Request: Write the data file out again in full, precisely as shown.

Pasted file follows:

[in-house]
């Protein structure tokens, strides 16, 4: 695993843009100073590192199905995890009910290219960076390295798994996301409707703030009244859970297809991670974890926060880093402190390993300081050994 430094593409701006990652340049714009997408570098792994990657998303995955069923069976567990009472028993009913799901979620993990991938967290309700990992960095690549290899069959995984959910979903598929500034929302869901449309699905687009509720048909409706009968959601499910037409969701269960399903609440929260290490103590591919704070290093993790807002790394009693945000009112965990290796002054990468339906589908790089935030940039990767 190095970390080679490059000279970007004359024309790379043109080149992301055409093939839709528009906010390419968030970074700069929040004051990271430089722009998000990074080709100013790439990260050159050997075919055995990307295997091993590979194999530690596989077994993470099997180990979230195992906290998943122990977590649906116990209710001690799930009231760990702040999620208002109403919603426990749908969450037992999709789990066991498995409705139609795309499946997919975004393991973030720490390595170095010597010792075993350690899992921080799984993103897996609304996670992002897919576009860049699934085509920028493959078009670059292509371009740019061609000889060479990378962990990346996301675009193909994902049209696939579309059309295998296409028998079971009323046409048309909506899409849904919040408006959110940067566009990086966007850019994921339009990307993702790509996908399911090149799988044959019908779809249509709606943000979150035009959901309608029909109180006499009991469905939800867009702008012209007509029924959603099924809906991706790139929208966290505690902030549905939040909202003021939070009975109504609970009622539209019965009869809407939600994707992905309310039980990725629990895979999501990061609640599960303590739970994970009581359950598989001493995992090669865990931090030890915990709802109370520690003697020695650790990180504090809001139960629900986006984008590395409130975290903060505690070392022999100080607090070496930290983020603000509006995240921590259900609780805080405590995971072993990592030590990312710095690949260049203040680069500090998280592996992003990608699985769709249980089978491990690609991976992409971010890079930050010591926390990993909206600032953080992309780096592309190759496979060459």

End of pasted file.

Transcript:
[in-house]
């Protein structure tokens, strides 16, 4: 695993843009100073590192199905995890009910290219960076390295798994996301409707703030009244859970297809991670974890926060880093402190390993300081050994 430094593409701006990652340049714009997408570098792994990657998303995955069923069976567990009472028993009913799901979620993990991938967290309700990992960095690549290899069959995984959910979903598929500034929302869901449309699905687009509720048909409706009968959601499910037409969701269960399903609440929260290490103590591919704070290093993790807002790394009693945000009112965990290796002054990468339906589908790089935030940039990767 190095970390080679490059000279970007004359024309790379043109080149992301055409093939839709528009906010390419968030970074700069929040004051990271430089722009998000990074080709100013790439990260050159050997075919055995990307295997091993590979194999530690596989077994993470099997180990979230195992906290998943122990977590649906116990209710001690799930009231760990702040999620208002109403919603426990749908969450037992999709789990066991498995409705139609795309499946997919975004393991973030720490390595170095010597010792075993350690899992921080799984993103897996609304996670992002897919576009860049699934085509920028493959078009670059292509371009740019061609000889060479990378962990990346996301675009193909994902049209696939579309059309295998296409028998079971009323046409048309909506899409849904919040408006959110940067566009990086966007850019994921339009990307993702790509996908399911090149799988044959019908779809249509709606943000979150035009959901309608029909109180006499009991469905939800867009702008012209007509029924959603099924809906991706790139929208966290505690902030549905939040909202003021939070009975109504609970009622539209019965009869809407939600994707992905309310039980990725629990895979999501990061609640599960303590739970994970009581359950598989001493995992090669865990931090030890915990709802109370520690003697020695650790990180504090809001139960629900986006984008590395409130975290903060505690070392022999100080607090070496930290983020603000509006995240921590259900609780805080405590995971072993990592030590990312710095690949260049203040680069500090998280592996992003990608699985769709249980089978491990690609991976992409971010890079930050010591926390990993909206600032953080992309780096592309190759496979060459």